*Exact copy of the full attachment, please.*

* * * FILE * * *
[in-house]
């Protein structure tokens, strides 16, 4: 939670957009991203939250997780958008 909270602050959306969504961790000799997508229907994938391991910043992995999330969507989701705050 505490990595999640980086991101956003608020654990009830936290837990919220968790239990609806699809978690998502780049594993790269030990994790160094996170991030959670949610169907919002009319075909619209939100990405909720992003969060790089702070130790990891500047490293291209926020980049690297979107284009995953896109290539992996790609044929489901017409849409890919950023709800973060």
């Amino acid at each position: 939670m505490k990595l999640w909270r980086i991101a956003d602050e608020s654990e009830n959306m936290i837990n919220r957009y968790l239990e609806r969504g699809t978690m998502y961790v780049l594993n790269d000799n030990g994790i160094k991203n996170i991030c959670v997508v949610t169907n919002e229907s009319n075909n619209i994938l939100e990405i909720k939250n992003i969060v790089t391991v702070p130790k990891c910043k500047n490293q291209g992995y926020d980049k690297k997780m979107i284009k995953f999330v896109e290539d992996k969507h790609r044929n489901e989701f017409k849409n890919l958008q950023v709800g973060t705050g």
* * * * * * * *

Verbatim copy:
[in-house]
């Protein structure tokens, strides 16, 4: 939670957009991203939250997780958008 909270602050959306969504961790000799997508229907994938391991910043992995999330969507989701705050 505490990595999640980086991101956003608020654990009830936290837990919220968790239990609806699809978690998502780049594993790269030990994790160094996170991030959670949610169907919002009319075909619209939100990405909720992003969060790089702070130790990891500047490293291209926020980049690297979107284009995953896109290539992996790609044929489901017409849409890919950023709800973060």
């Amino acid at each position: 939670m505490k990595l999640w909270r980086i991101a956003d602050e608020s654990e009830n959306m936290i837990n919220r957009y968790l239990e609806r969504g699809t978690m998502y961790v780049l594993n790269d000799n030990g994790i160094k991203n996170i991030c959670v997508v949610t169907n919002e229907s009319n075909n619209i994938l939100e990405i909720k939250n992003i969060v790089t391991v702070p130790k990891c910043k500047n490293q291209g992995y926020d980049k690297k997780m979107i284009k995953f999330v896109e290539d992996k969507h790609r044929n489901e989701f017409k849409n890919l958008q950023v709800g973060t705050g």